Clarified butter is commonly used in a lot of sauces and what not as well. It's a really handy to thing to know to do. Most chefs use Clarified Butter to make a roux with as well instead of whole butter.

emason
10-18-2009, 12:56 PM
Emason, if you don't want to use olive oil and butter, you could just clarify the butter, which is basically a step after melting it. Put the butter in a pan and heat until the milk solids seperate from the butter and skim the milk solids off the top.

Clarified butter is commonly used in a lot of sauces and what not as well. It's a really handy to thing to know to do. Most chefs use Clarified Butter to make a roux with as well instead of whole butter.

Thanks for the tip; I'll try it next time I'm making a roux.

Rex
10-18-2009, 05:11 PM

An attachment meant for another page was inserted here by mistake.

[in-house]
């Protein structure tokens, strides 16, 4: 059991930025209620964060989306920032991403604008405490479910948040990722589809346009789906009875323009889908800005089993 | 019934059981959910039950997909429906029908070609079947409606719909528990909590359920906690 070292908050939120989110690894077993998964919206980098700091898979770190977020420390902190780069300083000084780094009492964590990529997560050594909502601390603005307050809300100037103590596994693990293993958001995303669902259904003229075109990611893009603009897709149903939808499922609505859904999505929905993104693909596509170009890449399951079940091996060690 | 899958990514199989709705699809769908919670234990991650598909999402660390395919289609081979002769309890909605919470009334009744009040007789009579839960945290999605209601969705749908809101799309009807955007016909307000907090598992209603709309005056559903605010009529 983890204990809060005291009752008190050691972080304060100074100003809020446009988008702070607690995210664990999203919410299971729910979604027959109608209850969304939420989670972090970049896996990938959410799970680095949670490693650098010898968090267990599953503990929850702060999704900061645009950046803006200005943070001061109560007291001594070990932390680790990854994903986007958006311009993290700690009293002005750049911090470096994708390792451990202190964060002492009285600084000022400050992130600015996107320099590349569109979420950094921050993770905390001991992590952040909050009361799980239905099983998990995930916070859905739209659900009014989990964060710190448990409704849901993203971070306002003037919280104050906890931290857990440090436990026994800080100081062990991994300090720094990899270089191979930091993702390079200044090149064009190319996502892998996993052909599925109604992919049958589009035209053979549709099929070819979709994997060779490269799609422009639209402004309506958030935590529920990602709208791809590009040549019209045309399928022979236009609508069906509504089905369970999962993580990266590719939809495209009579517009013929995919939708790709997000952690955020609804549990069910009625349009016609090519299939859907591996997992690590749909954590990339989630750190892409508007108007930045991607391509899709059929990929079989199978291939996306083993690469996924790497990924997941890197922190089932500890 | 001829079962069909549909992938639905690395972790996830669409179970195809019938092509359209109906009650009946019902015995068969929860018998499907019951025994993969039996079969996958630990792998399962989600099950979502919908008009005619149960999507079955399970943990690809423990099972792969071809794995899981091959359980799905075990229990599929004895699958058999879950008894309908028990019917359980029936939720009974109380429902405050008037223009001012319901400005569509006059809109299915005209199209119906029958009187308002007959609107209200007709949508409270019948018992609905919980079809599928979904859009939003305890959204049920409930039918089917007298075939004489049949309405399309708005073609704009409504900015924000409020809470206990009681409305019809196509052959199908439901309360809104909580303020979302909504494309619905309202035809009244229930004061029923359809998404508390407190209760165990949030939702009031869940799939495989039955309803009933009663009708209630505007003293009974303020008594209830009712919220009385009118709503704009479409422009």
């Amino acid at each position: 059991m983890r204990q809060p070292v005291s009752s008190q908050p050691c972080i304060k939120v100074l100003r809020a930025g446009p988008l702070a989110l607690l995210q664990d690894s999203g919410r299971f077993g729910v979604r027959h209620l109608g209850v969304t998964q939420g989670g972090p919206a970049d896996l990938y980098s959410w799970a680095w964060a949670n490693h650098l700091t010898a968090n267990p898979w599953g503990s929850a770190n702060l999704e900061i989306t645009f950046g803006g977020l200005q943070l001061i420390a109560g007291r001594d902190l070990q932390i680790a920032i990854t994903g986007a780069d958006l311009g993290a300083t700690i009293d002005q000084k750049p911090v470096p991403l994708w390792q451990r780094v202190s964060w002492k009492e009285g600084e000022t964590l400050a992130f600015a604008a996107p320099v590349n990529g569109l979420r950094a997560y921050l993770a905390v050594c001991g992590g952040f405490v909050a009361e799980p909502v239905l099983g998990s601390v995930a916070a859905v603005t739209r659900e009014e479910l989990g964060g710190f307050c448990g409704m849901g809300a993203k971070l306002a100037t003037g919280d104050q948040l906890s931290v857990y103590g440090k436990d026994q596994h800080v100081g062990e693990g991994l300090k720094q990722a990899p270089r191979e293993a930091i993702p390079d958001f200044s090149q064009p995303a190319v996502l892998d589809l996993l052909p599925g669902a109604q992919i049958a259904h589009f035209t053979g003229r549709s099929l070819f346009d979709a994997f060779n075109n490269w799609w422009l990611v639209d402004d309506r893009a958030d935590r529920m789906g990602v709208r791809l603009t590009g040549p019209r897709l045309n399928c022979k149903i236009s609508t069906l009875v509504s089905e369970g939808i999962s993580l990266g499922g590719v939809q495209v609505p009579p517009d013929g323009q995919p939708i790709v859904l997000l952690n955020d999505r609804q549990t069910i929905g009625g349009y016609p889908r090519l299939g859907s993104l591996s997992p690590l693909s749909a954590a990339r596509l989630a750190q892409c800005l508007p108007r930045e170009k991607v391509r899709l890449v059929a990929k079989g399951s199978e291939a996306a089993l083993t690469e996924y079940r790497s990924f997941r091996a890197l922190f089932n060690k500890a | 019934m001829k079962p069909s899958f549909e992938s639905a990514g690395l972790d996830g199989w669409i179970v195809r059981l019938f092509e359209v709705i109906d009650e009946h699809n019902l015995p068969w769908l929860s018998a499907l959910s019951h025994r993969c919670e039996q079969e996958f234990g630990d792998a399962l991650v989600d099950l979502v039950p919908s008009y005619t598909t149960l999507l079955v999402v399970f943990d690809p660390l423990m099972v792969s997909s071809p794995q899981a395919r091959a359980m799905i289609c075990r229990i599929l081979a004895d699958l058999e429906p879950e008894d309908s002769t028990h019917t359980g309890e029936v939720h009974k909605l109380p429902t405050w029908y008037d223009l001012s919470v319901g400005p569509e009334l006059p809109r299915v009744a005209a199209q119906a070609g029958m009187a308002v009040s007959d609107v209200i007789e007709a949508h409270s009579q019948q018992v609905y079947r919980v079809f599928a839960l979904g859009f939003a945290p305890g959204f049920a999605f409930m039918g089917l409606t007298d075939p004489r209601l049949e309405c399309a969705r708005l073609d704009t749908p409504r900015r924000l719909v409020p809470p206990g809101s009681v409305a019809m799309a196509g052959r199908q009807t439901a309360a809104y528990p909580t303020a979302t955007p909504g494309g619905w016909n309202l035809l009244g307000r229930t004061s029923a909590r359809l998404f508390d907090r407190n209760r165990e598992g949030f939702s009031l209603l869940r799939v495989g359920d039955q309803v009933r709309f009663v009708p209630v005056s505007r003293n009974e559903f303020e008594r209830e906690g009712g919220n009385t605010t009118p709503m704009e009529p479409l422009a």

I've got some shrimp and salmon I have to use. I want to do a pasta bake of some sort. Any suggestions would be greatly appreciated.

sk8pics
10-18-2009, 08:09 PM
One of my old roommates used to make a baked pasta dish and mix in tuna. Just cooked the noodles and mixed in cheese and then the tuna. I think you could do the same thing with salmon.

KikiSashaFan
10-18-2009, 08:52 PM
I like cookbooks that tell me the why of things. Marcella Hazan doesn't just tell me to cook my scallopine in butter and olive oil; she tells me it's because butter burns at a lower temperature and you need the olive oil to help counteract that - or the cookbook that tells me when I am making an orange cake that I need lemon juice as well as orange juice, because orange is a volatile flavor that dissipates easily and lemon juice helps punch up the orange flavor.

Just keep buying what interests you; you can't go wrong that way.

If you don't already have it, you should look at this book. It's not so much a cookbook, it's more of a reference book, but it's really interesting. My mom and aunt both have it and love it.

http://www.amazon.ca/Food-Cooking-Science-Lore-Kitchen/dp/0684800012